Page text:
Danielle Hall is a Brooklyn-based Graphic Designer from Toronto. After graduating from Parsons with honors in 2012, she went on to work for Michael Bierut at Pentagram on projects such as DOT, Luminato Festival and the Museum of the City of New York, and then on to Interbrand, on projects such as Google and Heifer International. She currently works as a Senior Designer at MoMA where two of her most recent exhibitions, A Japanese Constellation and Ocean of Images: New Photography 2015 were awarded Typographic Excellence by the TDC. Previously, she was chosen as ‘Student to Watch’ by Graphic Design USA in 2012.
What were your favorite classes at Parsons?
This is a tough one. I would probably have to say Thesis—but only since you’ve asked me years later! I decided to make my first ever film about a topic that I was very passionate about at the time—font piracy in design schools. I let that project take over my life—it was that good kind of intense. I suppose the takeaway for me now is that I realized I am most inspired and motivated by a subject matter that I care deeply about.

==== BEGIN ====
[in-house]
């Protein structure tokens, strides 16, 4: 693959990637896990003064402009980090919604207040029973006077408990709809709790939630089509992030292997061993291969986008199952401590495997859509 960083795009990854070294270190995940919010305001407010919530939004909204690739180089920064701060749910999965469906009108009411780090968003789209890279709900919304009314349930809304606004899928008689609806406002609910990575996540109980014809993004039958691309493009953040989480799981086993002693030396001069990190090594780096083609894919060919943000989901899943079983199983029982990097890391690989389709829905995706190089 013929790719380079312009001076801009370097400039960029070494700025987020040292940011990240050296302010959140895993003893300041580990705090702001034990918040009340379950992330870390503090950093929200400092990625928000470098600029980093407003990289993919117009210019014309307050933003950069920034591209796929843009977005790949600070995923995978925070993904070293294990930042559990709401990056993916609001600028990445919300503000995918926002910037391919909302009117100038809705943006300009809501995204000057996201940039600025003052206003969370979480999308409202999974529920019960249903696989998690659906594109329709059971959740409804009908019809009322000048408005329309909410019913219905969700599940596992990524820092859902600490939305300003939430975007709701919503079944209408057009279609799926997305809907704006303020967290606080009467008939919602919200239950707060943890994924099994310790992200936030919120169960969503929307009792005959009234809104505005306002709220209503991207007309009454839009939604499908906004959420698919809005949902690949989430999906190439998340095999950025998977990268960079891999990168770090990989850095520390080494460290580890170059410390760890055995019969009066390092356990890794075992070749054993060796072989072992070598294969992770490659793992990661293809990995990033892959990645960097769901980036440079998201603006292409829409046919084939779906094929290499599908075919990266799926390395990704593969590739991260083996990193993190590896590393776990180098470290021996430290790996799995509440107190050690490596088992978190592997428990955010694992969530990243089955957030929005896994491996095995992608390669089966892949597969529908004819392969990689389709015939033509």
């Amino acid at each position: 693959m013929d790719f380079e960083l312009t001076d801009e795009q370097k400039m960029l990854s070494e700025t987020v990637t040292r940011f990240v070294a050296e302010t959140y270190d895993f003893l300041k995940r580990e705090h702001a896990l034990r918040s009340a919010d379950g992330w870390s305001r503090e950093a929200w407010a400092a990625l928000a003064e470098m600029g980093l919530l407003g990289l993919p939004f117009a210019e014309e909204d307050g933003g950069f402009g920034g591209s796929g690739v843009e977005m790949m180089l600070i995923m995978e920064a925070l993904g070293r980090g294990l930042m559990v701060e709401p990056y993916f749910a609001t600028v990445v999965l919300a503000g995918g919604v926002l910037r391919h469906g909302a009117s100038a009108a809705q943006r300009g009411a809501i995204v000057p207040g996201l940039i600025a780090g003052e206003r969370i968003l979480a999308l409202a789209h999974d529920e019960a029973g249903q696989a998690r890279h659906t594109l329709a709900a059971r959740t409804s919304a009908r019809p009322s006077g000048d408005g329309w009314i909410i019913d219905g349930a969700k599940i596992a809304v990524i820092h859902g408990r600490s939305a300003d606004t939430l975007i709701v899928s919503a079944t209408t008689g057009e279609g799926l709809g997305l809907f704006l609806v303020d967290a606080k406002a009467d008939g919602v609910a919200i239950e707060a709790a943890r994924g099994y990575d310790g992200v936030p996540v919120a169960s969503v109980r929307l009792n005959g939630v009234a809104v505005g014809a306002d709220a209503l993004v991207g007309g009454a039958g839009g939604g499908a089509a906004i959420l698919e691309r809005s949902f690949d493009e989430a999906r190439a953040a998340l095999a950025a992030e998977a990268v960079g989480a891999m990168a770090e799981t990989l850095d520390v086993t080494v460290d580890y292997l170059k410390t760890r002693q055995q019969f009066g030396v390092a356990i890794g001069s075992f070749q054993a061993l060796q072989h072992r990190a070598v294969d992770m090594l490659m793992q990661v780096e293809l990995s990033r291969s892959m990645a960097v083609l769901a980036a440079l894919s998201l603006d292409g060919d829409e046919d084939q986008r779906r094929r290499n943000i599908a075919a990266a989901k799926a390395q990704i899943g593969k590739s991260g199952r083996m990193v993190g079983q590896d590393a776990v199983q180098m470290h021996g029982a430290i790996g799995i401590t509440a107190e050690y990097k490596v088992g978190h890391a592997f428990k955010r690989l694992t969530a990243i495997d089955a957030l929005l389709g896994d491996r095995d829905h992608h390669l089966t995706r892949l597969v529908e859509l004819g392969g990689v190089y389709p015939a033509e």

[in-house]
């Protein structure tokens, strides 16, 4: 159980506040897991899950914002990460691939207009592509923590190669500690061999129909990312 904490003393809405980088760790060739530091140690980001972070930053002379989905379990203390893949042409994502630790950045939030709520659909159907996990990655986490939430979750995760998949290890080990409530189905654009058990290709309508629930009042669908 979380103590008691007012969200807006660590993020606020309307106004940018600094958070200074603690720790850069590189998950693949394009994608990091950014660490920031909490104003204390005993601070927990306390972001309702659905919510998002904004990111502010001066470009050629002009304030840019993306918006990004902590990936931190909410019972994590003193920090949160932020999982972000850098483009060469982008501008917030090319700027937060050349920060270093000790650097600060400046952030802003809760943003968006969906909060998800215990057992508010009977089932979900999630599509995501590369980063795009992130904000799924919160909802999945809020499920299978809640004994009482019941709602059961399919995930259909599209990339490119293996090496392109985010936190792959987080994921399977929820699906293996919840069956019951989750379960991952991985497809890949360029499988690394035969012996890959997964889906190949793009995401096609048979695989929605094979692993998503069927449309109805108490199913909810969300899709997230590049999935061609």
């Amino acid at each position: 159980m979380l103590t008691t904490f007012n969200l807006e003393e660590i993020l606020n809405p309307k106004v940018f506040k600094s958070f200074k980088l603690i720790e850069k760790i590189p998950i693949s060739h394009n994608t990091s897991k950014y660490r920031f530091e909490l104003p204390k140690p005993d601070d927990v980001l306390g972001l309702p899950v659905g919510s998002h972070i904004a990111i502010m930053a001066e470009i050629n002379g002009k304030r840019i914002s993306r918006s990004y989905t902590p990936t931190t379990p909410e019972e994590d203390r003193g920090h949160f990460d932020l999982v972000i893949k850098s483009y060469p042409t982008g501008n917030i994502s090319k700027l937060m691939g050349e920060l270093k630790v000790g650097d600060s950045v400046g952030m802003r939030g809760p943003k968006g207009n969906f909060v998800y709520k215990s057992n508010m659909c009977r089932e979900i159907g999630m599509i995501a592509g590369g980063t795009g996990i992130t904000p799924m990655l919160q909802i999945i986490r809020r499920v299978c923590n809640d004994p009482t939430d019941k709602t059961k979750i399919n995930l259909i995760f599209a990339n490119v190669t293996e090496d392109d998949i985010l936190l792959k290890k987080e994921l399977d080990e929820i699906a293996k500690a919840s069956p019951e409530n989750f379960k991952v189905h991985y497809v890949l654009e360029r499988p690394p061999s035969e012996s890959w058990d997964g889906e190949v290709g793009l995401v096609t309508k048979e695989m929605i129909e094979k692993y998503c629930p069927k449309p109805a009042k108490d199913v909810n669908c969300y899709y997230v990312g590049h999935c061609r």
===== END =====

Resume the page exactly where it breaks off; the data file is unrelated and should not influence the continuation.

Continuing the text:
What did you wish you knew as a student that you know now?
I wish I had known about ‘paste remember layers’ in inDesign. Changed. My. Life.
Who do you look up to in the design community?
I have always looked up to Michael Bierut. I admire him for many reasons, but most of all for his outlook about the world, and where design fits in it. I had the pleasure of working as an intern on his team after I graduated and it felt like an extension of my degree. I learned so many tangible and intangibles that will always stay with me.
What has been the highlight of your career so far?
My time at MoMA overall has been a highlight. Each new exhibition is fascinating, and I especially enjoy the research part of my job. For a couple months at a time, I can delve into a new topic—from the new technologies of contemporary Japanese architecture, to the kaleidoscopic artwork of bourgeois party animal Francis Picabia. Understanding the thesis of each exhibition gives me clarity when I’m designing. And it’s incredibly rewarding to ultimately see your work in use by the public. Also I did get to ride the elevator with Bjork at MoMA a couple years ago.